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antioxidants, stabilizers, flame retardants, resins, inks, hydrorepellents as well as fine chemicals and intermediates.1223 The increasing interest to develop renewable cardanolcellulose based materials prompted us to investigate the synthesis and characterization of a novel cardanol-based resin having a benzoxazine structure, thermal and cationic catalyzed polymerization of the benzoxazine monomer, as well as its formulation for the production of cellulose-based bio-composites, pursuing the strategies to minimise the environmental impact of new materials and processes.

Experimental
Materials and methods Cardanol was kindly supplied by Oltremare Spa (Bologna, Italy). The aqueous solutions of ammonia (30% w/w) and formaldehyde (37% w/w) were purchased from Aldrich Chemical Co. and used as received. Silica gel (Merck) was used in the chromatographic separations. Jute fibres were supplied by Companhia Jauense Industrial (Jau, Brazil). The fibres were previously cut (40 cm 6 35 cm in length), washed with water and neutral detergent to remove residue, and washed with distilled water at room temperature. The fibres were dried and kept in a desiccator to avoid humidity excess. Solutions of NaOH and NaClO (both Aldrich) were prepared for fiber bleaching and were used without any previous treatment. Mercerization: dried jute fibres were treated with 5% and 10% NaOH solutions respectively, at temperature intervals of 6070 uC, for 6 hours for removal of lignin, cellulose and other residues. After this period, the fibres were submitted to washing several times with distilled water to remove sodium hydroxide excess from the surface. Measurements FT-IR spectra were obtained on a Jasco 430; 1H and 13C TM NMR spectra were taken on a Bruker 400 Ultrashield spectrometer with proton frequency of 400 MHz and with deuterated chloroform as solvent. Mass spectrometry analyses were carried out by using an LC mass spectrometer (LC-MS) 1100 Series (Agilent) equipped with electrospray ionization interface (ESI). The samples, dissolved in chloroform, were injected into the mass spectrometer by an auto sampler spraying an acetonitrilewater (90 : 10) solution at a flow rate of 0.6 mL min21. Positive ions were extracted via a heated capillary to a skimmer lens arrangement at reduced pressure and transferred by an octapole to the main analytical quadrupole assembly. The instrumental conditions were: drying gas (nitrogen) 10 L min21, nebulizer pressure 60 psi, drying gas temperature 350 uC, mass range 1001000 a.m.u. Viscosity measurements were carried out using a straincontrolled rheometer Rheometric ARES and repeated twice to assess the reproducibility of the results. The viscosity of the freshly prepared benzoxazine was 0.43 Pa s measured at 28 uC using a shear rate of 0.8100 s21. A Perkin Elmer DSC-7 Differential Scanning Calorimeter (DSC) was employed, in order to monitor the polymerization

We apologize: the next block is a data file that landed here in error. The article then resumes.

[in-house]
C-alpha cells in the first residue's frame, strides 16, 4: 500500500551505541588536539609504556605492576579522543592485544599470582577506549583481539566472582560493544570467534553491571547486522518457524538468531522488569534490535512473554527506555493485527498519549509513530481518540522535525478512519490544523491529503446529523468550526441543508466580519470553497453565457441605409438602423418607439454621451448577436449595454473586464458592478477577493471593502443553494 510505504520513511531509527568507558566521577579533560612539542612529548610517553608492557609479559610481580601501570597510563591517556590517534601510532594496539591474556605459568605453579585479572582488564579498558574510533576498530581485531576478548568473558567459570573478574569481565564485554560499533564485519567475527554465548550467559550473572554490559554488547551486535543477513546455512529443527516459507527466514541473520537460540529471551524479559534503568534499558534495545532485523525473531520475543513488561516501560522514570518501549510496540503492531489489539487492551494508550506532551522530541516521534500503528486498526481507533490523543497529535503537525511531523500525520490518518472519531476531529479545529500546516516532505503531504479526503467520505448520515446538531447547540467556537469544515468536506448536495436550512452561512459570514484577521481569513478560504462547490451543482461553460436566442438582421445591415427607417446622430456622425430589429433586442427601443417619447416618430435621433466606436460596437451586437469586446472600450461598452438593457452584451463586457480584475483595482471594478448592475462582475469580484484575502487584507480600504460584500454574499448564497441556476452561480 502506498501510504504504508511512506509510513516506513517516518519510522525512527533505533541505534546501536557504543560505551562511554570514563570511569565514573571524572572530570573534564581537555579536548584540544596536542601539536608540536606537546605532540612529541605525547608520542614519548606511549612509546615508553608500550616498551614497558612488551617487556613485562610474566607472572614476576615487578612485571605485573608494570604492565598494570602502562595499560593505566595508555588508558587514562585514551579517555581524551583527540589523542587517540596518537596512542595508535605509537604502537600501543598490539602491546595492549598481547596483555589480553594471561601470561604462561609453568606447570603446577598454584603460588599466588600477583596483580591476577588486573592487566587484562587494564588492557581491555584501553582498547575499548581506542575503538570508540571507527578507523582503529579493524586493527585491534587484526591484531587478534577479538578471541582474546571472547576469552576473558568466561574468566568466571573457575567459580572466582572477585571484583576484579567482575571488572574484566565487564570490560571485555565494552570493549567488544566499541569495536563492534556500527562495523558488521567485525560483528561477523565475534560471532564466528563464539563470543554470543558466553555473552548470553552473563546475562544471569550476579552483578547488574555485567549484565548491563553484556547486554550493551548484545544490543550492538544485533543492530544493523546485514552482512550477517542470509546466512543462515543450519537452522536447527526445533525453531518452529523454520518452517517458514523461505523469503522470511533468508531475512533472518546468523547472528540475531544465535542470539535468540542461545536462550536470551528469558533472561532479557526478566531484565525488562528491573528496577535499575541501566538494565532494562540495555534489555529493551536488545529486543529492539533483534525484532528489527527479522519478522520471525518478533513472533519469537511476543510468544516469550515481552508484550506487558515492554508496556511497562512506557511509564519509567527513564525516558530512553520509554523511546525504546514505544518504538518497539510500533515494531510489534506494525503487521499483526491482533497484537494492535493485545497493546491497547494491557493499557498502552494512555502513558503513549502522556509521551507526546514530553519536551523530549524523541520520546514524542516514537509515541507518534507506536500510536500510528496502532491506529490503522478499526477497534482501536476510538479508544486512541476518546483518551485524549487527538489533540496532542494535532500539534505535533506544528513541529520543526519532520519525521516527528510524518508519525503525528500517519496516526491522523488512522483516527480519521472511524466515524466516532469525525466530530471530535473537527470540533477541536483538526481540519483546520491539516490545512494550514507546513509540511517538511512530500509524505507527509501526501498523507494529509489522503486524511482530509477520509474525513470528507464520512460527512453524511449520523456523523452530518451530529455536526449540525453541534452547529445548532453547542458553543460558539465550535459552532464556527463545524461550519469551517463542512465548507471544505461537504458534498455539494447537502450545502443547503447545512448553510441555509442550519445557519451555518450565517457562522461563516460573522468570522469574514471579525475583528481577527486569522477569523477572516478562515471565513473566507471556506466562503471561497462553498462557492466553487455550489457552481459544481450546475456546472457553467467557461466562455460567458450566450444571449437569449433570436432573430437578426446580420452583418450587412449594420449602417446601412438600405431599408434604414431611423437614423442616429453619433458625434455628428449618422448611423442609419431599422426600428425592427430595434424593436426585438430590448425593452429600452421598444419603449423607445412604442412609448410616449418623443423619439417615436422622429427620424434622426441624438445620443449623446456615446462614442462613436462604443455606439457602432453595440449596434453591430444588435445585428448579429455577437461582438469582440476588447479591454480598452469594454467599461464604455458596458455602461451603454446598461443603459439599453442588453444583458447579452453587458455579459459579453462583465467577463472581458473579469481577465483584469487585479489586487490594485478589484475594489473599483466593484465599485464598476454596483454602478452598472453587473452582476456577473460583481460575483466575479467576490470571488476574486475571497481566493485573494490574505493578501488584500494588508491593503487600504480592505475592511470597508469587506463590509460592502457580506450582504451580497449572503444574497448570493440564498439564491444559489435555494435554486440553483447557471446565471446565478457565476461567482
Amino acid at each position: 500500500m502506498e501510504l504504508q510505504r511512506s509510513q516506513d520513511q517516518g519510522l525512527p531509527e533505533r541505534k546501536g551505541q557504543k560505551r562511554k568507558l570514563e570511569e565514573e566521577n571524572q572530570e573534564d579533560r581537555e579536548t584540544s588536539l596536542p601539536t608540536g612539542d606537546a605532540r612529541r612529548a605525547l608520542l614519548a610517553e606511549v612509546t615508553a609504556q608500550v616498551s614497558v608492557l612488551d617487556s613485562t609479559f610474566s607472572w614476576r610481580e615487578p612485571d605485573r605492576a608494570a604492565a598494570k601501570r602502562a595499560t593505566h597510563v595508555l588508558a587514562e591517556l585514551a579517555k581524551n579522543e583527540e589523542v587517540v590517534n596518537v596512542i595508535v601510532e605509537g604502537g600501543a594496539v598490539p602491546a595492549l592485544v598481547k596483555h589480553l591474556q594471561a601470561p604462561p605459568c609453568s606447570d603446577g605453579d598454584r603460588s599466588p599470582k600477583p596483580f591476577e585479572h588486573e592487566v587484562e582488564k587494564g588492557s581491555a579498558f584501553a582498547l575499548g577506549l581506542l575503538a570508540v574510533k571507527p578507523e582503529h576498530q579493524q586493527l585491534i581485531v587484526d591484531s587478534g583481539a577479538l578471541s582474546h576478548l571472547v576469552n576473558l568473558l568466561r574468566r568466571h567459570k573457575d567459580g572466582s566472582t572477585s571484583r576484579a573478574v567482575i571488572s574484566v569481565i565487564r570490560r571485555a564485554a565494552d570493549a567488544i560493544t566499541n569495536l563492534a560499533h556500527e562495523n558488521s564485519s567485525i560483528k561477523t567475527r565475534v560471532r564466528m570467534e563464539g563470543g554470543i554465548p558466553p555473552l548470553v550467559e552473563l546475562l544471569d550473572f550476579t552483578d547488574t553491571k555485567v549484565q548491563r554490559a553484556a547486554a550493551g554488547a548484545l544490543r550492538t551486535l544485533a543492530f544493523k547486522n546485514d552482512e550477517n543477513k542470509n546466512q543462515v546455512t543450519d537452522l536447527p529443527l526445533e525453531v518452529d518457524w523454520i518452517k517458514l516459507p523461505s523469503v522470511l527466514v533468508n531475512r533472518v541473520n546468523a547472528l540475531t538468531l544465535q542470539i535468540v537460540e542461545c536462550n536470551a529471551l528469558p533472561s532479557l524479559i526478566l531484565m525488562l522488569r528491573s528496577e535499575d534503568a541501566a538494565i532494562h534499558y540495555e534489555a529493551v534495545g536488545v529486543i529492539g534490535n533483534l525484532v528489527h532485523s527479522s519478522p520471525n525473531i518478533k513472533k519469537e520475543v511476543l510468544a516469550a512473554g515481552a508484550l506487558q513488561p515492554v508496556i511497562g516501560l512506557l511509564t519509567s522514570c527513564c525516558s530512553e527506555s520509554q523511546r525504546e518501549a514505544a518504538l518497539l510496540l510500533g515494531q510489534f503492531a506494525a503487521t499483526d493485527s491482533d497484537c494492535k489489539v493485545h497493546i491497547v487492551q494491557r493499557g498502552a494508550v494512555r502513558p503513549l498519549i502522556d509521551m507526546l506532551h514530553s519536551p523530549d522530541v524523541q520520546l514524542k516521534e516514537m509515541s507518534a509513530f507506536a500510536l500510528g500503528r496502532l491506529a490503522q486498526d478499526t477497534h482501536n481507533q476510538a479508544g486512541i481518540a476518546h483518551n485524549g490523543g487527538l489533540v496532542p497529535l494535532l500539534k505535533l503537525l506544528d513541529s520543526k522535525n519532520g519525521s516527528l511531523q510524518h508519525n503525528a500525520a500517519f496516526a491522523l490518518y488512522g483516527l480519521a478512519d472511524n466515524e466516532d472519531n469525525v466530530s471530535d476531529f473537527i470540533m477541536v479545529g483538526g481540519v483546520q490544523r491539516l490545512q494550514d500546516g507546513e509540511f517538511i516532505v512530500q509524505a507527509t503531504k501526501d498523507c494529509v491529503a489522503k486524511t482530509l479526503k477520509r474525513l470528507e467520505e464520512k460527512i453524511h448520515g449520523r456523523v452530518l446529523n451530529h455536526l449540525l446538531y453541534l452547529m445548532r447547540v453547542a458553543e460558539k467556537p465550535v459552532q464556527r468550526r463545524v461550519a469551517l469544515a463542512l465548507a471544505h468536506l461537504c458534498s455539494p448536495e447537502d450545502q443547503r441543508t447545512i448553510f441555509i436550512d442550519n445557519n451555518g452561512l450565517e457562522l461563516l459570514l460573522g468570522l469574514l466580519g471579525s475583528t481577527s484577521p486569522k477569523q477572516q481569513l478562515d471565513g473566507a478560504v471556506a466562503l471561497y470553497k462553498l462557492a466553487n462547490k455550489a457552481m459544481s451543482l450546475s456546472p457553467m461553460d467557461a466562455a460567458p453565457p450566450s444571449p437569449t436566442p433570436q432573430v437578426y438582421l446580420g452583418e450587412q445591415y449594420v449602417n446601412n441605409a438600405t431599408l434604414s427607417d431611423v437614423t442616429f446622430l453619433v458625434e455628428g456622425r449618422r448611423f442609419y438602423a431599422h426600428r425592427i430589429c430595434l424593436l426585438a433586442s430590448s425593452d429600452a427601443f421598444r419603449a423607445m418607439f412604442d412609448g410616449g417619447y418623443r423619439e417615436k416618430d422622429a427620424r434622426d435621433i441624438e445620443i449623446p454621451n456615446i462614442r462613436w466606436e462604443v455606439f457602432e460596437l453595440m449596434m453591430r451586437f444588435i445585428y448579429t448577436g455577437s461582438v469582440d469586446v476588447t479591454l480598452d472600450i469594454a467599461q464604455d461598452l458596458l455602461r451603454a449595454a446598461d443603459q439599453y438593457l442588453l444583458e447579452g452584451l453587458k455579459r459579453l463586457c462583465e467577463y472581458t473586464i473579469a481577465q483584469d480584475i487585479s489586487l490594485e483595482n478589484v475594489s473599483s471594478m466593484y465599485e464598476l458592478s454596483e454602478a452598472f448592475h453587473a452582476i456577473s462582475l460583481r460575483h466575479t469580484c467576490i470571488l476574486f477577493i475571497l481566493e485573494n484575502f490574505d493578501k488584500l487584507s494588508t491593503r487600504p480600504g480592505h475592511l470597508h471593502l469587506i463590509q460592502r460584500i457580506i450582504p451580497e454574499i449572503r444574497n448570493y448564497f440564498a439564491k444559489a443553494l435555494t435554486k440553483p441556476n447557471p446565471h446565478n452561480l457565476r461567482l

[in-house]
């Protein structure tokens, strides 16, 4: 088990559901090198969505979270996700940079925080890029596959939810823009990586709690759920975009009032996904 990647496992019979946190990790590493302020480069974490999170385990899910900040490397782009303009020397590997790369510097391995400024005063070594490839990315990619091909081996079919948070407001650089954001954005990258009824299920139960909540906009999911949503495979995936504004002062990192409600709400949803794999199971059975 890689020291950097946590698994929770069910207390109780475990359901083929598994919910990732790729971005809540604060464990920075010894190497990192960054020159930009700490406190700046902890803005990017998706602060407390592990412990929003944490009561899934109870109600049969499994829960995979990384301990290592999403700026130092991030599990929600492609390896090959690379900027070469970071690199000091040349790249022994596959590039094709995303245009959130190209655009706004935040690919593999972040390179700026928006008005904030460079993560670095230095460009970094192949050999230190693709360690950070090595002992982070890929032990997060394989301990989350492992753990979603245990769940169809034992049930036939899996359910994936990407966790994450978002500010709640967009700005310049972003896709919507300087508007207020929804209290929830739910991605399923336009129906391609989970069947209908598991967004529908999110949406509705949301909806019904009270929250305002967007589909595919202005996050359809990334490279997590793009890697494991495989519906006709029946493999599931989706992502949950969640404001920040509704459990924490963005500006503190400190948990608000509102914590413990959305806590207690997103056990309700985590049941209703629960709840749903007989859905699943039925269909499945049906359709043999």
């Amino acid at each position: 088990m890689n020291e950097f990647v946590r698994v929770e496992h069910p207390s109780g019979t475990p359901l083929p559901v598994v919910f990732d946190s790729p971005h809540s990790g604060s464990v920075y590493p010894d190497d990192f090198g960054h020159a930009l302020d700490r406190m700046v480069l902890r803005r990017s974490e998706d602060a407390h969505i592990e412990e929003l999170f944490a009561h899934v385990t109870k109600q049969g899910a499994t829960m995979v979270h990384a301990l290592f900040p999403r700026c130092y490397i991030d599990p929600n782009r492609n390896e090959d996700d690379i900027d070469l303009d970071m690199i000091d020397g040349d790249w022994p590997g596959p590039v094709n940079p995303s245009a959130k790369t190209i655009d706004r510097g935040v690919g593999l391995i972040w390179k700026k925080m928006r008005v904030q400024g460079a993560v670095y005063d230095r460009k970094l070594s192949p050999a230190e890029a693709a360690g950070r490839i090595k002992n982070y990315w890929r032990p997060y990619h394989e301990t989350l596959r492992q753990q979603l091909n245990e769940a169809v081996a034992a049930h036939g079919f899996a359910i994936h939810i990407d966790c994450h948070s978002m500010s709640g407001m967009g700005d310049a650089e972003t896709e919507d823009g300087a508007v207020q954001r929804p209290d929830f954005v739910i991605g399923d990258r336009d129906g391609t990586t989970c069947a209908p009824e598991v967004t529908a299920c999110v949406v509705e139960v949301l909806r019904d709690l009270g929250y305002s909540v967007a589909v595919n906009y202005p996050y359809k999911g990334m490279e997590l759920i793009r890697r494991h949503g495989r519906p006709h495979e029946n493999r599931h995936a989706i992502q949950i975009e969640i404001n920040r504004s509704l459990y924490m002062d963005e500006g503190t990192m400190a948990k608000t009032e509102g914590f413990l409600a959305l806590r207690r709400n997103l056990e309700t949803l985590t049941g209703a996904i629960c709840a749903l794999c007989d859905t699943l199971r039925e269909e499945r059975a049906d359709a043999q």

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Fig. 2

Picture of cashew tree with fruits and nuts.

Fig. 3 Main components of CNSL.

the cashew industry. Therefore, CNSL, as well as cardanol and its derivatives, are becoming important starting materials having possible industrial utilizations, such as additives for lubricants, diesel engine fuels, pour point depressant,
Table 1 Chemical composition of CNSL in natura and technical grade Components Anacardic acid Cardol Cardanol Methyl cardol Unidentified products Polymerised products Room temperature extraction 71.7 18.7 4.7 2.7 2.2 High temperature (80200 uC) extraction 1.1 18.2 67.8 3.3 2.2 7.4